After a divorce, holidays can be difficult for both the parents and children. Since emotions such as anger, sadness, fear and betrayal can emerge, the loss of traditions could be devastating. Despite these feelings, parents need to focus on their children during this time.
Parents may need to turn elsewhere to get emotional support. For example, friends, family members and even a therapist could be helpful. Above all, parents must allow the well-being of their children to take priority over their own situations. This means they should not try to punish the other parent by refusing to let them see the child during the holidays. After all, this ends up punishing the child too.
Parents also need to create a specific plan for the holidays and share it with their children. Uncertainty can be stressful for children, and knowing exactly what to expect and where they will be for the holidays can reduce some of that stress. Parents should keep in mind that the object should be for children to enjoy themselves and that they are not in competition with their ex. They should let the children choose how much they want to share about their time with the other parent. Parents also need to be patient during this time.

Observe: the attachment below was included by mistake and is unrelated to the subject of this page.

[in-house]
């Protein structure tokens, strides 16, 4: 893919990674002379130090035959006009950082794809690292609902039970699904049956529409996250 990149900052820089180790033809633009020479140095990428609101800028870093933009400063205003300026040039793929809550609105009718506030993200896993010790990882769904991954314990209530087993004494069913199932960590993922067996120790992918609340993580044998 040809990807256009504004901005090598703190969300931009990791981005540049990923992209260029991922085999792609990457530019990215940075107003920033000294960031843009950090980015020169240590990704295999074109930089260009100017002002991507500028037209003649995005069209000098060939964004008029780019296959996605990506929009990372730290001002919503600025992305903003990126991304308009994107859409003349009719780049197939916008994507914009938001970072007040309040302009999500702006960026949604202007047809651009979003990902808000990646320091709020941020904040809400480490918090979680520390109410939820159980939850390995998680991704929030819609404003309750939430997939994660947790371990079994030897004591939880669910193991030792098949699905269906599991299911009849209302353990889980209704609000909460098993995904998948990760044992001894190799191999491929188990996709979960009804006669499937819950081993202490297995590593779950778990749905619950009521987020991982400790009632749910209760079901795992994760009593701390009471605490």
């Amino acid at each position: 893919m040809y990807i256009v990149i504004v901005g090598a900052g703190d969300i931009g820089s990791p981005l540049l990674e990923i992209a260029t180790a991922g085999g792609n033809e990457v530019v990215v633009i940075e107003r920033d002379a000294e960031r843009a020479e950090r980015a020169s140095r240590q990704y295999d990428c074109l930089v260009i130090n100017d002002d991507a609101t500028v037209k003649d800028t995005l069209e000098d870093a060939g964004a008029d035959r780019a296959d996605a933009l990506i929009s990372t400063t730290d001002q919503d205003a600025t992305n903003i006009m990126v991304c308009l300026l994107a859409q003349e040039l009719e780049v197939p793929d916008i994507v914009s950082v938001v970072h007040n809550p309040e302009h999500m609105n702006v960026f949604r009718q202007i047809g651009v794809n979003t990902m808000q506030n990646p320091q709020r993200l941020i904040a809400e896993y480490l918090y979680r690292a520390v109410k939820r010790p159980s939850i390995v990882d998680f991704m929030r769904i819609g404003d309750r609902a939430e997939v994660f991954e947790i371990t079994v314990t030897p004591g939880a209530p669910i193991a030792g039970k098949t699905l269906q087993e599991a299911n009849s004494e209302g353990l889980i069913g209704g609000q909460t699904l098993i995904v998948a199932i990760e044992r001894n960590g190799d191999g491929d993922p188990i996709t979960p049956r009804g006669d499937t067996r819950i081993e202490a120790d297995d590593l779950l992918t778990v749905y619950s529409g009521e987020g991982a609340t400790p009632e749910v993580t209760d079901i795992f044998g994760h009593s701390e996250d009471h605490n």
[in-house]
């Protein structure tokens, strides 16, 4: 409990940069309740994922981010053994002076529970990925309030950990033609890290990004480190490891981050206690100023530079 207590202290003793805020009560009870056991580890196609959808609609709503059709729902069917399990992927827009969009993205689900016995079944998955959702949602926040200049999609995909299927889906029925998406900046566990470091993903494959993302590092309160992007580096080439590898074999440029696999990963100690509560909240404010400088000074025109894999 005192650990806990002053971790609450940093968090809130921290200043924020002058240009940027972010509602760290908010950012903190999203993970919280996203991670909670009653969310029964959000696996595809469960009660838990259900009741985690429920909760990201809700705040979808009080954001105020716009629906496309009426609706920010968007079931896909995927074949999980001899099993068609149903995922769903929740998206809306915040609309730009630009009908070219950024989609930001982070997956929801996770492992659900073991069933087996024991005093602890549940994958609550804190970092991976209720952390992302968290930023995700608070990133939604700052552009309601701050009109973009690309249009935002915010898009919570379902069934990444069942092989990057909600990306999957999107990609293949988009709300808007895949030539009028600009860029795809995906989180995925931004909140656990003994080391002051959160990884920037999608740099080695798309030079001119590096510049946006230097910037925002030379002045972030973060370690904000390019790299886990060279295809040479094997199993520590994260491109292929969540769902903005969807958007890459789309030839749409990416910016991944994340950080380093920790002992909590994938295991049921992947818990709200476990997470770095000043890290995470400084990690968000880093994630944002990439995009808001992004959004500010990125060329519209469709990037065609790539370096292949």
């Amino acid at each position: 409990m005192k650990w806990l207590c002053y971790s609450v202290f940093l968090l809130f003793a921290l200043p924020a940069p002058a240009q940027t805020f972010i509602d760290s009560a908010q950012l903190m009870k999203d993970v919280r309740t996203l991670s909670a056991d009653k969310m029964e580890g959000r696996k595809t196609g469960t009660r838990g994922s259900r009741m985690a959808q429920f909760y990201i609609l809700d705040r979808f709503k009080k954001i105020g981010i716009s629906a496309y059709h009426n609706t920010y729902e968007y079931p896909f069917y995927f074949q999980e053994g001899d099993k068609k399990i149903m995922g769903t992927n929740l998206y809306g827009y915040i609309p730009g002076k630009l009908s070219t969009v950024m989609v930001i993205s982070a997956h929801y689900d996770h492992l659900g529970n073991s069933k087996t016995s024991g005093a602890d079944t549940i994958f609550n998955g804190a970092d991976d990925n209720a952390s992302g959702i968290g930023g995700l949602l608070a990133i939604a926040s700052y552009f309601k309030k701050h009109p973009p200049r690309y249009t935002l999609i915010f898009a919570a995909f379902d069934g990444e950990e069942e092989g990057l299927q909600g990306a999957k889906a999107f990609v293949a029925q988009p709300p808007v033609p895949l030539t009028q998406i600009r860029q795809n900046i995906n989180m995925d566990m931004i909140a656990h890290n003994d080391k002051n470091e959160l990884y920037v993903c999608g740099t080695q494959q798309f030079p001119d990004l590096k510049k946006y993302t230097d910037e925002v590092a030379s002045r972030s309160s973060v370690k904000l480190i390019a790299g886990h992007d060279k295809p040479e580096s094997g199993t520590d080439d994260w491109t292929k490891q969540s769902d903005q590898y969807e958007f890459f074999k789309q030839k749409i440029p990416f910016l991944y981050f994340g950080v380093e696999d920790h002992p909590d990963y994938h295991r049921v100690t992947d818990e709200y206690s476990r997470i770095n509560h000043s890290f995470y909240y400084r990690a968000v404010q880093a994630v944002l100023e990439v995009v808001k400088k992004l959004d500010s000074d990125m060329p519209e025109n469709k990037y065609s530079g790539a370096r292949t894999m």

Where the child will spend holidays may be decided when parents negotiate custody and visitation arrangements. Family law courts usually try to make sure that children are able to build relationships with both parents. Whether the schedule is decided by the court or the parents, there are a number of different approaches to the holiday. The children might alternate spending the holidays with one parent or the other in different years, or they could split time between households during each holiday.